When the students arrived at the Carpenter Center the following week, they were energized and prepared to engage with photographs as both works of art and learning tools. We began with a close look at Bruce Davidson’s East 100th Street Facade and used prompts to get students thinking about setting: What kind of place is this? Does it remind you of somewhere you know? Students shared evidence to support their theories, a method we had practiced in their classrooms. 

We continued: Why do you think the photographer wanted to show us this place? With this question, the conversation quickly shifted to how the photograph was taken, with Makeda explaining the mechanics of Davidson’s enormous camera. We talked about how students today take pictures with their phones, and how different that might feel. 

We then introduced the topic of black and white photography and why an artist might use it. Most students hadn’t realized that this was a choice—they assumed that because the photographs were “old,” color photography hadn’t existed yet. Some stated that black and white photographs made the content seem older, or more serious, or even sad. From these observations we made the connection between the often-complicated subjects of the works in Time is Now—race, family life, social justice—and prevailing feelings about American society during James Baldwin’s lifetime. 

After breaking into smaller groups to discuss the stories told in Dawoud Bey’s Two Boys on Carrolburg and Ben Shahn’s Creole girls, Plaquemines Parish, Louisiana, Makeda walked students around the gallery and answered their questions. We talked about equity and equality—topics that were especially fresh in the minds of the Sheltered English Immersion class, which had recently learned these words—and asked whether students felt that the works in the exhibition illustrated these concepts. For some students, this was their first exposure to images of a segregated United States; many were surprised by the injustices they saw in the photographs, and they drew connections with the ideals of Martin Luther King, Jr. Our hope is that by introducing these difficult topics with works of art, we will have helped make the experience resonate and have a lasting impact on these young visitors.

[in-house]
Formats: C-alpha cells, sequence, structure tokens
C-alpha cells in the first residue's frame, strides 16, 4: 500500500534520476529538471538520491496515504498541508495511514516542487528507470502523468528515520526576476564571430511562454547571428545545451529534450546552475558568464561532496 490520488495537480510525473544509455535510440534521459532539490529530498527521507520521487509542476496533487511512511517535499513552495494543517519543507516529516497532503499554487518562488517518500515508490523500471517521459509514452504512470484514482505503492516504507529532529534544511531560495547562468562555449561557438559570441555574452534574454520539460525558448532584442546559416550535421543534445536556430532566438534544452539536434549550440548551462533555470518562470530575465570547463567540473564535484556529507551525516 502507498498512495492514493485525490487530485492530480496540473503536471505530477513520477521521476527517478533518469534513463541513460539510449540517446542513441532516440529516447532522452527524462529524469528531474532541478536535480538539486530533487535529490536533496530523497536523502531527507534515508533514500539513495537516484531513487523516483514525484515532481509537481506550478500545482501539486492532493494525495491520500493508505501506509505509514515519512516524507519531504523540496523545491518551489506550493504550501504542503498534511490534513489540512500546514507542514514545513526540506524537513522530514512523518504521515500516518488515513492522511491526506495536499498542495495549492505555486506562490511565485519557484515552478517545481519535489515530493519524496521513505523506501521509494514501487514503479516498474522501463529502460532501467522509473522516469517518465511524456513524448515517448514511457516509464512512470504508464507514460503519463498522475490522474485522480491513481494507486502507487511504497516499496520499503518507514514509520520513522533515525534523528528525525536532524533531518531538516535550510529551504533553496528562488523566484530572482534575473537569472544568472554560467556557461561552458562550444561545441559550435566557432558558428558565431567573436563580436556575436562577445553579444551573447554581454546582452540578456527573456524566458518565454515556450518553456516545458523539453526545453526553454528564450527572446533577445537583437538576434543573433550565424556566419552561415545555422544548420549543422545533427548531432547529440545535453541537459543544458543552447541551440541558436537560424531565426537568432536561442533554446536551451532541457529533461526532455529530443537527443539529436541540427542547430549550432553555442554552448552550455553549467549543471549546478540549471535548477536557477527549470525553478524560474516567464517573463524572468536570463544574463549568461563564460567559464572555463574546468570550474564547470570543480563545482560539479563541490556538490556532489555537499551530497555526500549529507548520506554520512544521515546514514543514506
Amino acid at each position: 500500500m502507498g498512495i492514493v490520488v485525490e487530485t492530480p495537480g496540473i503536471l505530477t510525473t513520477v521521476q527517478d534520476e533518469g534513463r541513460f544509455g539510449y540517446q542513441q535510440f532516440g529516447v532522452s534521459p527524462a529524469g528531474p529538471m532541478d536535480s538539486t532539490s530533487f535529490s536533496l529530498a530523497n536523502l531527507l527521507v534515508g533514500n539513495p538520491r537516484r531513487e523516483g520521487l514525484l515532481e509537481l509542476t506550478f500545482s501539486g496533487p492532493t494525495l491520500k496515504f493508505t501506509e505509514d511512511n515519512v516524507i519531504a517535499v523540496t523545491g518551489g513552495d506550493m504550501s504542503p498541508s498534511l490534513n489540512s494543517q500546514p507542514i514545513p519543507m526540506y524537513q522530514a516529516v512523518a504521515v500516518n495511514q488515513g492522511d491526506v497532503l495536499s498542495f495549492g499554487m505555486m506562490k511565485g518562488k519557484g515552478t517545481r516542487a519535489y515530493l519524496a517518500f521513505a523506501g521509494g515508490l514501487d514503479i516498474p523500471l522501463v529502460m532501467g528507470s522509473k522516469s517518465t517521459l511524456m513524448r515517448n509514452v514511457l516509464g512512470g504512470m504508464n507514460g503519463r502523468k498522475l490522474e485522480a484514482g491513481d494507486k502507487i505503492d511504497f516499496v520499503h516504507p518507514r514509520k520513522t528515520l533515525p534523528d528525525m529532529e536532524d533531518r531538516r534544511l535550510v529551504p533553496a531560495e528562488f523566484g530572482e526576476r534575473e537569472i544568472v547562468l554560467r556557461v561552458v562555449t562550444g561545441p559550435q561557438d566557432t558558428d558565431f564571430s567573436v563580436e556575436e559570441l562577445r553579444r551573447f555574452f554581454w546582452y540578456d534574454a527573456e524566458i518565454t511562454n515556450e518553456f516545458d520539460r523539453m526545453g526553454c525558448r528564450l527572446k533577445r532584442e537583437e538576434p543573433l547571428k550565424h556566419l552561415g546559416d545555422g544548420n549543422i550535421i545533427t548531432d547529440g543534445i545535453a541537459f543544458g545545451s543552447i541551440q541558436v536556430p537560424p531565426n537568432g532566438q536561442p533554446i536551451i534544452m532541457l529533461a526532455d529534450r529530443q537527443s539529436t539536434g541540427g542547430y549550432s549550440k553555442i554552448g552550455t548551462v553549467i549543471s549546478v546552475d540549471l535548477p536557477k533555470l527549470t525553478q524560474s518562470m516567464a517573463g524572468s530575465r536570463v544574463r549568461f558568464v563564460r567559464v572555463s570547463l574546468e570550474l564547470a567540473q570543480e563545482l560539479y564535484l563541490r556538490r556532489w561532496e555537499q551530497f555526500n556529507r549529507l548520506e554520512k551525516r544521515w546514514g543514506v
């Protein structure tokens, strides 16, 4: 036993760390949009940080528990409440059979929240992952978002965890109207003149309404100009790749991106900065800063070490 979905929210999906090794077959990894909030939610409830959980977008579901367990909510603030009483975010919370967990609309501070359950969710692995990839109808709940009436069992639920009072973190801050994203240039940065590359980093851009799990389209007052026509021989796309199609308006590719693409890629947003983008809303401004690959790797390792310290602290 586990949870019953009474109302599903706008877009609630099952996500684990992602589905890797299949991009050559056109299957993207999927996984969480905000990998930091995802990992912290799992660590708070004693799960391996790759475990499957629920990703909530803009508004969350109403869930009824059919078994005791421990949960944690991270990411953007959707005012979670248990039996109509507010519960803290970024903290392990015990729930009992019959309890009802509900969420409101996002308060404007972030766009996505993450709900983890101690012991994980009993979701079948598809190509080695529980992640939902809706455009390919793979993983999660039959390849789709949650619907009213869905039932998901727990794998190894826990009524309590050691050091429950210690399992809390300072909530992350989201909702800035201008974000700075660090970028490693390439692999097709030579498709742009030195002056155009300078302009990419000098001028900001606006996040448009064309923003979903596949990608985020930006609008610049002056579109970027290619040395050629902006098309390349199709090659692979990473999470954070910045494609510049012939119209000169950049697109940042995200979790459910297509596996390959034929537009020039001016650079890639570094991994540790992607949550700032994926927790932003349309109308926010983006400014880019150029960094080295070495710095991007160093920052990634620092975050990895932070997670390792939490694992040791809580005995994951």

The program concluded with a hands-on “found photos” activity, wherein each student received a photograph and was tasked with imagining a story from it. We facilitated this activity a bit differently for each class. The takeaway, however, was the same: photographs are documentary works of art that allow artists and curators to comment on issues they consider important, and even the youngest of viewers can derive meaning and inspiration from them. 

According to teacher Rose Levine, the trip was the first “real” museum visit for many of the students. They took it all in with “a sense of wonder and awe,” she said. “We appreciated the way that [the museums staff] took student ideas seriously and embraced the children’s natural curiosity. We will definitely be back!” 

Dan Byers, the John R. and Barbara Robinson Family Director of the Carpenter Center for the Visual Arts, noted that the visits represented “the ideal collaboration between two Harvard art institutions and a neighborhood public school. It meant so much to me to see children so deeply engaged in looking, thinking, and making.” He said that he is looking forward to other such programs in the future. 


Jen Thum is the Inga Maren Otto Curatorial Fellow in the Division of Academic and Public Programs at the Harvard Art Museums.